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Why do apropos commands match only pairs of words in a word-list pattern

From: Drew Adams
Subject: Why do apropos commands match only pairs of words in a word-list pattern?
Date: Sat, 9 May 2015 12:16:57 -0700 (PDT)

If you type a list of words to match, instead of typing a regexp,
to a command such as `apropos', each word is not matched against
the candidates and then the intersection of those match sets

Instead of matching each word in the list you provide it, apropos
commands match each pair of words from the list.

For example, if you type `foo bar toto' then all matches of `foo'
& `bar' (in either order) are retained, plus all matches of `bar'
& `toto', plus all matches of `foo' & `toto'.  So for instance, a
candidate `some-bar-foo-thing' is retained, even though it does
not also match `toto' - it is enough that it matches both `foo'
and `bar'.

Why is this the design?  Wouldn't users more typically want *each*
of the words they type to be matched?

Is this perhaps only because the existing code before introducing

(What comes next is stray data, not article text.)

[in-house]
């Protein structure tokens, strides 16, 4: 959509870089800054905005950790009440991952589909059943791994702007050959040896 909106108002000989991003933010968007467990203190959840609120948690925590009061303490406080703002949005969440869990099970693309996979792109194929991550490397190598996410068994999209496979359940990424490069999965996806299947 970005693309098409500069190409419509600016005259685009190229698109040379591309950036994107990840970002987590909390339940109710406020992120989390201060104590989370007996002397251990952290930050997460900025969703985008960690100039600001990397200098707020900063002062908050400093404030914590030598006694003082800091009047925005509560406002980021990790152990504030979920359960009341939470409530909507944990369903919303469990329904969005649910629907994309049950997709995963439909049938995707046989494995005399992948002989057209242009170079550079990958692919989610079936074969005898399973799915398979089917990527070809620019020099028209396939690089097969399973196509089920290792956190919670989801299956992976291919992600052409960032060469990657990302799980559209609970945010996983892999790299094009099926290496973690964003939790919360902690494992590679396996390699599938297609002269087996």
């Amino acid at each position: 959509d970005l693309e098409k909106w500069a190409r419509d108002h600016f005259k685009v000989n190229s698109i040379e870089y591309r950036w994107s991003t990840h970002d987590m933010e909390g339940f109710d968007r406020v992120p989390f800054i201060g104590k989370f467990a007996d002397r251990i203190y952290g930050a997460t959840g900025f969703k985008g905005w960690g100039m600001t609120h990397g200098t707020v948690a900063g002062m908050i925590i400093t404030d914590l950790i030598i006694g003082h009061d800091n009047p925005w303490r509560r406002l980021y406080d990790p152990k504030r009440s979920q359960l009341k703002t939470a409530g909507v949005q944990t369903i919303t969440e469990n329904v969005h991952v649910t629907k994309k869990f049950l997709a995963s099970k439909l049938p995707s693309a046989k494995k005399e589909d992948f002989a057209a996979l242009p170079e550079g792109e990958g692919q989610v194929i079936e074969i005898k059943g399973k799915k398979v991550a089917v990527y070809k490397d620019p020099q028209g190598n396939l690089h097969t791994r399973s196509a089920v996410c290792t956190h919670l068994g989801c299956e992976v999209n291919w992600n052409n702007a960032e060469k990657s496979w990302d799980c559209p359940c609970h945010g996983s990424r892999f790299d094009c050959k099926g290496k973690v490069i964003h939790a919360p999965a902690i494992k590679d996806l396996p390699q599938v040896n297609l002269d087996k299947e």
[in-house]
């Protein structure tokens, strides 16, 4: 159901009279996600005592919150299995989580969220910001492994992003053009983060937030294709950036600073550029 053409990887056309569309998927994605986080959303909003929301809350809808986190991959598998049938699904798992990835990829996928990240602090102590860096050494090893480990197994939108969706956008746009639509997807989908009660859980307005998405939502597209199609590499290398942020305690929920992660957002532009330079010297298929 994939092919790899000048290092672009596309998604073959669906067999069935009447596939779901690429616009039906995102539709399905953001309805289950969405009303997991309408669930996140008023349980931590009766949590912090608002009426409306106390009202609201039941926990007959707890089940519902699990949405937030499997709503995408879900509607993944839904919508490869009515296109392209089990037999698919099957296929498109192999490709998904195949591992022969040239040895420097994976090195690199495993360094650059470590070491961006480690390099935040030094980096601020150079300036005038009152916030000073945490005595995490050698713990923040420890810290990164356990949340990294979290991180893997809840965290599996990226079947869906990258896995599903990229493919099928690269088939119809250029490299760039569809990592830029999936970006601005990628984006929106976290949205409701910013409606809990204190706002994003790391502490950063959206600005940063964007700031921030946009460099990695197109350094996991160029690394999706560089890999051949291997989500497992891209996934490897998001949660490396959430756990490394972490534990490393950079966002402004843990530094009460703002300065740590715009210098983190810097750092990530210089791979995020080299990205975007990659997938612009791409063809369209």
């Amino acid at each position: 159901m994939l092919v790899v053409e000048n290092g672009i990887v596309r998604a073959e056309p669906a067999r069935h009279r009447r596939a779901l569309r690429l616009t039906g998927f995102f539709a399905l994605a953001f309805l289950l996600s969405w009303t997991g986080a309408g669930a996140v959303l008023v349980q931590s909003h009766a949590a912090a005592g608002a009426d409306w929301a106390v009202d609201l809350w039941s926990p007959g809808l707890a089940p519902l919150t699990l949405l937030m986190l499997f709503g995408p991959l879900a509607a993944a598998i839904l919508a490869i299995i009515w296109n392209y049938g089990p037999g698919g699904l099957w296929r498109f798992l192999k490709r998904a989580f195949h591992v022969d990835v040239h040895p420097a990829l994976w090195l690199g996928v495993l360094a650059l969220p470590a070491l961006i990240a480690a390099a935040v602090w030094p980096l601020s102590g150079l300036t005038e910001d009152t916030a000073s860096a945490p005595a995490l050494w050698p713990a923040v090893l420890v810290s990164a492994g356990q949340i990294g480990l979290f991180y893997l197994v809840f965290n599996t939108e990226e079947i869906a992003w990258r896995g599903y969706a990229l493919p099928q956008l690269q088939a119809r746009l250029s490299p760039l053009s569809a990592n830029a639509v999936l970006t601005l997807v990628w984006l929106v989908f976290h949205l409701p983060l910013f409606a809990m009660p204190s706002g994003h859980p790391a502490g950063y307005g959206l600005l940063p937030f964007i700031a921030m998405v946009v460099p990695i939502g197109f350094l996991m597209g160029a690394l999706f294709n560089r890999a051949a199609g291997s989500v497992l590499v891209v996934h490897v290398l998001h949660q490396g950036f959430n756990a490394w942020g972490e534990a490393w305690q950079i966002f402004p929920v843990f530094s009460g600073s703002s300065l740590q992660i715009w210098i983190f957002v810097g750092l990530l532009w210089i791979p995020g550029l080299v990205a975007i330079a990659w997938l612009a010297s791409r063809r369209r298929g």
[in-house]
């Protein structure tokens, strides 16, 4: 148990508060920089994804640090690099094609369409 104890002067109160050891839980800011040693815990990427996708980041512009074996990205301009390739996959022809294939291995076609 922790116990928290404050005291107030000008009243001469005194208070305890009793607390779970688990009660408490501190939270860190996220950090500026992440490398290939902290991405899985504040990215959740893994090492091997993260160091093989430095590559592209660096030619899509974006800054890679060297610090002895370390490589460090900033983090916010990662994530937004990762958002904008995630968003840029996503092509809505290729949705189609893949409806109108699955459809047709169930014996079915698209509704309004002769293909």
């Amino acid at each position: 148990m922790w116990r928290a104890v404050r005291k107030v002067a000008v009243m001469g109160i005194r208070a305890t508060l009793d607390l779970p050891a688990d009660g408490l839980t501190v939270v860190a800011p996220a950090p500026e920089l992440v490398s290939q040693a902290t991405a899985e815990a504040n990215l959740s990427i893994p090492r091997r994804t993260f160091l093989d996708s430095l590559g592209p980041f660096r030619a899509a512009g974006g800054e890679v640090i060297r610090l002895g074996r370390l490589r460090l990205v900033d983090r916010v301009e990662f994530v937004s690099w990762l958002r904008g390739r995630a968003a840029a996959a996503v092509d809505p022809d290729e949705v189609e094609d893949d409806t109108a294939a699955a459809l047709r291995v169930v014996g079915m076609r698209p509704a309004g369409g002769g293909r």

word-list patterns provided for using a regexp, and in order to
bolt word-list matching onto that existing code it was thought to
be easier to just come up with a single regexp to match, instead
of handling the word-list case as an intersection of separate

IOW, was this just an implementation decision, or is there some
more important reason for it, from a user point of view?

The behavior is documented, in (emacs)`Apropos', as follows:

 When you specify more than one word in the apropos pattern,
 a name must contain at least two of the words in order to match.

No reason given there as to why this would be behavior you might
want or expect.  And beyond that brief description, there is
only this comment in the apropos.el code:

 ;; We don't actually make a regexp matching all permutations.
 ;; Instead, for e.g. "a b c", we make a regexp matching
 ;; any combination of two or more words like this:
 ;; (a|b|c).*(a|b|c) which may give some false matches,
 ;; but as long as it also gives the right ones, that's ok.

That tells what happens, but not why this choice was made.

And the last line almost sounds like an apology, as if this
is not ideal but it is generally OK, since although extra
junk is included at least we don't missing any sought matches.

IOW, it sounds like, even though you really want only matches
of all three: `foo' & `bar' & `toto', we think it's OK if you
get additional, false positives such as `some-bar-foo-thing',
as long as you also get all true positives (such as

Is this the right behavior?  If so, why - what am I missing?

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